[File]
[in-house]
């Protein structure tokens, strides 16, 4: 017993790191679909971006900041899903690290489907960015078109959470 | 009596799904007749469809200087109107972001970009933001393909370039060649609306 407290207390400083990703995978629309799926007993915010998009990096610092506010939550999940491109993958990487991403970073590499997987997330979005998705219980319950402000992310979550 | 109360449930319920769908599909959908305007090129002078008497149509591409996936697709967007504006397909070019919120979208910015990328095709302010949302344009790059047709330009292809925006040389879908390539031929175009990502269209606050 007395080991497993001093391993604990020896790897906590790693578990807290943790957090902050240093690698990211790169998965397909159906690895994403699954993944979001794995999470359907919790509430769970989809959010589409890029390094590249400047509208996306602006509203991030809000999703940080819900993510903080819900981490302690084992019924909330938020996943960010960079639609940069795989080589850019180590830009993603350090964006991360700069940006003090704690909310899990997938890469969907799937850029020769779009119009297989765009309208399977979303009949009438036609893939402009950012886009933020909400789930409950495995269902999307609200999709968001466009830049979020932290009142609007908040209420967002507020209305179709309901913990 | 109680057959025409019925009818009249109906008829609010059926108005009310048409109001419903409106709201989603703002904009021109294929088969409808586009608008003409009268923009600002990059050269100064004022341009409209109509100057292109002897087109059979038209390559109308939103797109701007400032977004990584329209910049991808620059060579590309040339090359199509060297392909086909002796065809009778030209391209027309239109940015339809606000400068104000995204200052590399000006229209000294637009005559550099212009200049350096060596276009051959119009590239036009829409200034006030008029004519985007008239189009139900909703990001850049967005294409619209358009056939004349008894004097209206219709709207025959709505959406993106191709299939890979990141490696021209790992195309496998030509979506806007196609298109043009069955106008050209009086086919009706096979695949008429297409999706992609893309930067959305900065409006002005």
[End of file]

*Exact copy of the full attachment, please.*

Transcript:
[in-house]
């Protein structure tokens, strides 16, 4: 017993790191679909971006900041899903690290489907960015078109959470 | 009596799904007749469809200087109107972001970009933001393909370039060649609306 407290207390400083990703995978629309799926007993915010998009990096610092506010939550999940491109993958990487991403970073590499997987997330979005998705219980319950402000992310979550 | 109360449930319920769908599909959908305007090129002078008497149509591409996936697709967007504006397909070019919120979208910015990328095709302010949302344009790059047709330009292809925006040389879908390539031929175009990502269209606050 007395080991497993001093391993604990020896790897906590790693578990807290943790957090902050240093690698990211790169998965397909159906690895994403699954993944979001794995999470359907919790509430769970989809959010589409890029390094590249400047509208996306602006509203991030809000999703940080819900993510903080819900981490302690084992019924909330938020996943960010960079639609940069795989080589850019180590830009993603350090964006991360700069940006003090704690909310899990997938890469969907799937850029020769779009119009297989765009309208399977979303009949009438036609893939402009950012886009933020909400789930409950495995269902999307609200999709968001466009830049979020932290009142609007908040209420967002507020209305179709309901913990 | 109680057959025409019925009818009249109906008829609010059926108005009310048409109001419903409106709201989603703002904009021109294929088969409808586009608008003409009268923009600002990059050269100064004022341009409209109509100057292109002897087109059979038209390559109308939103797109701007400032977004990584329209910049991808620059060579590309040339090359199509060297392909086909002796065809009778030209391209027309239109940015339809606000400068104000995204200052590399000006229209000294637009005559550099212009200049350096060596276009051959119009590239036009829409200034006030008029004519985007008239189009139900909703990001850049967005294409619209358009056939004349008894004097209206219709709207025959709505959406993106191709299939890979990141490696021209790992195309496998030509979506806007196609298109043009069955106008050209009086086919009706096979695949008429297409999706992609893309930067959305900065409006002005």